Why a State Convention is Necessary
When Ohio became a state, its political parties had State Conventions. It was just the way things were done. However, by the end of the 1920s, elitists had thoroughly taken over the parties, and Ohio's Parties had very few State Conventions. By the 1950s, Ohioans had enough of the political parties not representing them and engineering elections during the primary - to push out popular candidates in favor of candidates that would do the bidding of special interest groups. It was then codified into law that State Central Committees would be managed by a State Convention. However, by the 1980s, elitists once again gained the upper hand and changed the law to make the State Convention optional. Once the State Convention was made optional - both the Democrat and Republican Parties have never had State Conventions since.
Party politics on a State Convention tends to swing like a pendulum. When the State Central Committee is responsive and effective - few people see the need to have a Convention. When the State Central Committee becomes unresponsive, is ineffective in passing policies near and dear to Republicans, and starts making backroom deals to disenfranchise legitimate candidates - then Republicans clamor for a State Convention. The history of State Conventions has ping-ponged back and forth in other States as well as in Ohio.
At a State Convention, the State Platform is decided upon, the bylaws that govern the State Central Committee can be changed or amended, and endorsements for candidates can be made. The Convention is also a time to take polls and surveys of attendees and to watch great Republican speakers. Finally, if done correctly, the State Central Committee is a massive gathering and a tremendous fundraiser for the Party.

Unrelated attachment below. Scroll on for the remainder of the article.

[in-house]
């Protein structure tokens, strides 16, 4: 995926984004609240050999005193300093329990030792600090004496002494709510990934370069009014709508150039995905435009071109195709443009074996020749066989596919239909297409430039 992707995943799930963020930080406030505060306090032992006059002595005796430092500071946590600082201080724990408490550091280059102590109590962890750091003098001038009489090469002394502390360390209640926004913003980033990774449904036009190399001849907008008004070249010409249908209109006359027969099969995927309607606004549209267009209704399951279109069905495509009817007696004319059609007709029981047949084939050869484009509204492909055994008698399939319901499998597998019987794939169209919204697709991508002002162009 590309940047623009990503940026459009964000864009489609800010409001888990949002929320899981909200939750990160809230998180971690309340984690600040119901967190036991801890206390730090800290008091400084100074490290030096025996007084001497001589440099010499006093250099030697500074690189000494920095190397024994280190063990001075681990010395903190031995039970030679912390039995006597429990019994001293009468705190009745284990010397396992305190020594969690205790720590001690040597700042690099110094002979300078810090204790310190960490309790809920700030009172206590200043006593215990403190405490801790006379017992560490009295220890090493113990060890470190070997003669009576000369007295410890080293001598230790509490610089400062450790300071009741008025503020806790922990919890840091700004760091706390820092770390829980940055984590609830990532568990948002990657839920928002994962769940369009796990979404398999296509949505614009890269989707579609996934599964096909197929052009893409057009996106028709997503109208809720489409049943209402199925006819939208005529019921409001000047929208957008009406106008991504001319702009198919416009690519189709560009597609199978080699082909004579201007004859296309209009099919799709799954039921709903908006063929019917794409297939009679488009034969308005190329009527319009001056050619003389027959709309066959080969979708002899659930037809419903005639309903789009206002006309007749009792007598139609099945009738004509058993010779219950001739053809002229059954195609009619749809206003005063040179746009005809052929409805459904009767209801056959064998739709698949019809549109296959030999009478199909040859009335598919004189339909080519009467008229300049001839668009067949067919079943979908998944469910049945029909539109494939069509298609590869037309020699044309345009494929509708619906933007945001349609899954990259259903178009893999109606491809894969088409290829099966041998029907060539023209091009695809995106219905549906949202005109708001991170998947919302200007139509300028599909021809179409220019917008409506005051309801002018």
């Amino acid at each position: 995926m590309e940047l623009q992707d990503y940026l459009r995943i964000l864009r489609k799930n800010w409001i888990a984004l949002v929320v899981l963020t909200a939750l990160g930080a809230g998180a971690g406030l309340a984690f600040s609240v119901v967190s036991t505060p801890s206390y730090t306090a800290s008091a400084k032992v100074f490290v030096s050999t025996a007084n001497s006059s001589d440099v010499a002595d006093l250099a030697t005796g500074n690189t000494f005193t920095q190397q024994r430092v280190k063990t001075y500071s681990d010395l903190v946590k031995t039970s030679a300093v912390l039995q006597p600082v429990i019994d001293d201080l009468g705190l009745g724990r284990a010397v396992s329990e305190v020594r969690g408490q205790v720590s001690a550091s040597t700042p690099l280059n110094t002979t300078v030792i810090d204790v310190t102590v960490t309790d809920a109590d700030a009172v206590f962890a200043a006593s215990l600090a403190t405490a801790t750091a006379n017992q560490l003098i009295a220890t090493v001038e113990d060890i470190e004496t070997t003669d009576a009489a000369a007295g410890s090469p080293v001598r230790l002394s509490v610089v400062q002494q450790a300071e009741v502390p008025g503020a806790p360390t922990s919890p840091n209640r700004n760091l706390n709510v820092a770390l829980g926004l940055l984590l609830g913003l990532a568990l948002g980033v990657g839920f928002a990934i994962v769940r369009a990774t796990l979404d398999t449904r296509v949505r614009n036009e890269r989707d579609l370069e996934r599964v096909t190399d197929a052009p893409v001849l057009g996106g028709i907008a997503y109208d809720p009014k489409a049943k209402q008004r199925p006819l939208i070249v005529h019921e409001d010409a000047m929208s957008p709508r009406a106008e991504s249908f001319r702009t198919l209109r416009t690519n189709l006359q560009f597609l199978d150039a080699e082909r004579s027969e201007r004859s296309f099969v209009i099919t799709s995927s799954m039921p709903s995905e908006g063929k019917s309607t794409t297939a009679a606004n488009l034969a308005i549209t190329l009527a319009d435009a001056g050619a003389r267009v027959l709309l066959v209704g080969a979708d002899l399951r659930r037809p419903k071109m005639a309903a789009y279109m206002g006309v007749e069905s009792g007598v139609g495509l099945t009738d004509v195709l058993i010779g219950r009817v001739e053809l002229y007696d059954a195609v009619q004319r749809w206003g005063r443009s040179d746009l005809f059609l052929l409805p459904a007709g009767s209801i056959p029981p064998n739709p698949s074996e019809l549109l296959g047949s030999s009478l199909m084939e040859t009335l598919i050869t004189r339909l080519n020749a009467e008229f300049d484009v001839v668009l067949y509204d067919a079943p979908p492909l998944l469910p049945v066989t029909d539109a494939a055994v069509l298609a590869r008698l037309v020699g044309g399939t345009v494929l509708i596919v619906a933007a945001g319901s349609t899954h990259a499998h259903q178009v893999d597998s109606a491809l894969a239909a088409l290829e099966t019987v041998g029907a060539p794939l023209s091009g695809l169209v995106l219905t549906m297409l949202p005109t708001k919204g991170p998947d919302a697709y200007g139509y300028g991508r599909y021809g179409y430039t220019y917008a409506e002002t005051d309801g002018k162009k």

North Carolina's State Convention
State Conventions typically raise a lot of money and drive passion for the Republican brand. North Carolina, Utah, Texas, Idaho, Indiana, South Dakota, Oklahoma, Georgia, Louisiana, Mississippi, Missouri, Wisconsin, Kansas, Montana, Nebraska, New Hampshire, Michigan, Wyoming, Virginia, and Maine all have some form of Republican Conventions.
Did you know that Counties have County Conventions
Did you know that many Counties throughout the United States have County Conventions that challenge the public to become involved in their local County Party? Giving the community a voice in voting on a platform and how their county is managed helps the public to take ownership of their party and build loyalty to the Party.